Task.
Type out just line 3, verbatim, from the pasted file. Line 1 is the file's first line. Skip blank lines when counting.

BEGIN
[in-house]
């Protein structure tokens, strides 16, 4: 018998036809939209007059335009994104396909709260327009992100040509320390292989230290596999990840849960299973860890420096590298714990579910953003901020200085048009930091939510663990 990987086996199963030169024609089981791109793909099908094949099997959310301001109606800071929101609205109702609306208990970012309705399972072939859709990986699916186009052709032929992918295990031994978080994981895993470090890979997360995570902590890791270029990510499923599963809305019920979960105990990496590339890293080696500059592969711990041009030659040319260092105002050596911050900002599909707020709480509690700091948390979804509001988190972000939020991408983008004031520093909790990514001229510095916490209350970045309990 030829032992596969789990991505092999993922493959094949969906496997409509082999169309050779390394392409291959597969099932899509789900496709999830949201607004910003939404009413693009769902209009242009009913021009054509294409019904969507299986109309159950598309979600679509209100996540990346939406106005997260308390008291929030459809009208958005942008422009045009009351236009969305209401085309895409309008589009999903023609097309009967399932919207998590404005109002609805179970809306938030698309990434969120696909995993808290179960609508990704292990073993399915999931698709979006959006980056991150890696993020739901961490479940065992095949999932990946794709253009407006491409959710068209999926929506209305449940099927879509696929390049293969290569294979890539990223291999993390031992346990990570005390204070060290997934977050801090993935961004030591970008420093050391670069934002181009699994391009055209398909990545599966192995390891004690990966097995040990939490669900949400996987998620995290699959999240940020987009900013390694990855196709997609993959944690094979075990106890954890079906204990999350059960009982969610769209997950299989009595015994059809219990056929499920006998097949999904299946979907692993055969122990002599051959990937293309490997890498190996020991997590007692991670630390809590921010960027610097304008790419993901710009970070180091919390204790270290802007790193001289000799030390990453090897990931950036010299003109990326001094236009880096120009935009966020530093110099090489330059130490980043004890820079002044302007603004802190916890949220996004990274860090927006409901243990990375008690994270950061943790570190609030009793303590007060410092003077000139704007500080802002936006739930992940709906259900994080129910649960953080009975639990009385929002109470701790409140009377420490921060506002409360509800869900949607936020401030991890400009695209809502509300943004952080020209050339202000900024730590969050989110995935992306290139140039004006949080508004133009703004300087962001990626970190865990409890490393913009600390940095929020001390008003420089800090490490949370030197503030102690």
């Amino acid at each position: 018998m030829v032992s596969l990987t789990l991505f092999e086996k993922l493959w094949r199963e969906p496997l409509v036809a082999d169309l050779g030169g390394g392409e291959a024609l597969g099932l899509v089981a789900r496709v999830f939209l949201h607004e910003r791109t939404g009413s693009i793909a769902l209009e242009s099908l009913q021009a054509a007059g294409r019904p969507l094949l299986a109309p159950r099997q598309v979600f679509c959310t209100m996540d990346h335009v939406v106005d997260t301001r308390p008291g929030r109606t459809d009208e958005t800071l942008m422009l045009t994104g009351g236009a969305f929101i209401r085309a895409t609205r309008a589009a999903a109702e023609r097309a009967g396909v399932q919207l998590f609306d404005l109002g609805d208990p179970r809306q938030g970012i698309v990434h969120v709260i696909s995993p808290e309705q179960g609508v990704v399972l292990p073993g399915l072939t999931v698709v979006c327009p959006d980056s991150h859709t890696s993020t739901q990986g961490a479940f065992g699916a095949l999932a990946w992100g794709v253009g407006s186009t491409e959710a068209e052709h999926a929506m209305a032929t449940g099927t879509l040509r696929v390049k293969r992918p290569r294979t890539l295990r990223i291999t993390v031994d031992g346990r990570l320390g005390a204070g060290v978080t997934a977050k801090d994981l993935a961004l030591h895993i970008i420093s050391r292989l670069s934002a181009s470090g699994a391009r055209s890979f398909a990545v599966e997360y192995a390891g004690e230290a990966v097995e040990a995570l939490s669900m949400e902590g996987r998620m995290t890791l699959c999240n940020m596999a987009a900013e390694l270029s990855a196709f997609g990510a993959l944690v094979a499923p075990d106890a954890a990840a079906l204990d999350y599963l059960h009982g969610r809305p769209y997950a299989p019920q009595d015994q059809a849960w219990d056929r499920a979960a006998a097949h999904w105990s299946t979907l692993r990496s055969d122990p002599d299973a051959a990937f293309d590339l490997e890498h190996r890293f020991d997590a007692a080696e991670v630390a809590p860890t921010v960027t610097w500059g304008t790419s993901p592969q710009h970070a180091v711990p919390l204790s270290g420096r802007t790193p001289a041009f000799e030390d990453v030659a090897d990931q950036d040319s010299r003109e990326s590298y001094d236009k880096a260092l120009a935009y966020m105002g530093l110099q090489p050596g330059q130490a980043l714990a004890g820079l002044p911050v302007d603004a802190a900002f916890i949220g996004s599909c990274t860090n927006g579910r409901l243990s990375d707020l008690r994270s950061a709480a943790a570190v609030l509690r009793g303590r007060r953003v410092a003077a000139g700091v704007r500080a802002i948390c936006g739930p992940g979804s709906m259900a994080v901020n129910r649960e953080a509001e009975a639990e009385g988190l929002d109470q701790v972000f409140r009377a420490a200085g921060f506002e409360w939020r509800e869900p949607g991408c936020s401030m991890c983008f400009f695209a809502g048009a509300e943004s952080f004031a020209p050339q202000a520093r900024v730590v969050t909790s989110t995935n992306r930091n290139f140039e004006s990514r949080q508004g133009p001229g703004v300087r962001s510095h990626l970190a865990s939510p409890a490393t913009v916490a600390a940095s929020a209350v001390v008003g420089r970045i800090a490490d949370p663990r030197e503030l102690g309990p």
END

């Amino acid at each position: 018998m030829v032992s596969l990987t789990l991505f092999e086996k993922l493959w094949r199963e969906p496997l409509v036809a082999d169309l050779g030169g390394g392409e291959a024609l597969g099932l899509v089981a789900r496709v999830f939209l949201h607004e910003r791109t939404g009413s693009i793909a769902l209009e242009s099908l009913q021009a054509a007059g294409r019904p969507l094949l299986a109309p159950r099997q598309v979600f679509c959310t209100m996540d990346h335009v939406v106005d997260t301001r308390p008291g929030r109606t459809d009208e958005t800071l942008m422009l045009t994104g009351g236009a969305f929101i209401r085309a895409t609205r309008a589009a999903a109702e023609r097309a009967g396909v399932q919207l998590f609306d404005l109002g609805d208990p179970r809306q938030g970012i698309v990434h969120v709260i696909s995993p808290e309705q179960g609508v990704v399972l292990p073993g399915l072939t999931v698709v979006c327009p959006d980056s991150h859709t890696s993020t739901q990986g961490a479940f065992g699916a095949l999932a990946w992100g794709v253009g407006s186009t491409e959710a068209e052709h999926a929506m209305a032929t449940g099927t879509l040509r696929v390049k293969r992918p290569r294979t890539l295990r990223i291999t993390v031994d031992g346990r990570l320390g005390a204070g060290v978080t997934a977050k801090d994981l993935a961004l030591h895993i970008i420093s050391r292989l670069s934002a181009s470090g699994a391009r055209s890979f398909a990545v599966e997360y192995a390891g004690e230290a990966v097995e040990a995570l939490s669900m949400e902590g996987r998620m995290t890791l699959c999240n940020m596999a987009a900013e390694l270029s990855a196709f997609g990510a993959l944690v094979a499923p075990d106890a954890a990840a079906l204990d999350y599963l059960h009982g969610r809305p769209y997950a299989p019920q009595d015994q059809a849960w219990d056929r499920a979960a006998a097949h999904w105990s299946t979907l692993r990496s055969d122990p002599d299973a051959a990937f293309d590339l490997e890498h190996r890293f020991d997590a007692a080696e991670v630390a809590p860890t921010v960027t610097w500059g304008t790419s993901p592969q710009h970070a180091v711990p919390l204790s270290g420096r802007t790193p001289a041009f000799e030390d990453v030659a090897d990931q950036d040319s010299r003109e990326s590298y001094d236009k880096a260092l120009a935009y966020m105002g530093l110099q090489p050596g330059q130490a980043l714990a004890g820079l002044p911050v302007d603004a802190a900002f916890i949220g996004s599909c990274t860090n927006g579910r409901l243990s990375d707020l008690r994270s950061a709480a943790a570190v609030l509690r009793g303590r007060r953003v410092a003077a000139g700091v704007r500080a802002i948390c936006g739930p992940g979804s709906m259900a994080v901020n129910r649960e953080a509001e009975a639990e009385g988190l929002d109470q701790v972000f409140r009377a420490a200085g921060f506002e409360w939020r509800e869900p949607g991408c936020s401030m991890c983008f400009f695209a809502g048009a509300e943004s952080f004031a020209p050339q202000a520093r900024v730590v969050t909790s989110t995935n992306r930091n290139f140039e004006s990514r949080q508004g133009p001229g703004v300087r962001s510095h990626l970190a865990s939510p409890a490393t913009v916490a600390a940095s929020a209350v001390v008003g420089r970045i800090a490490d949370p663990r030197e503030l102690g309990p």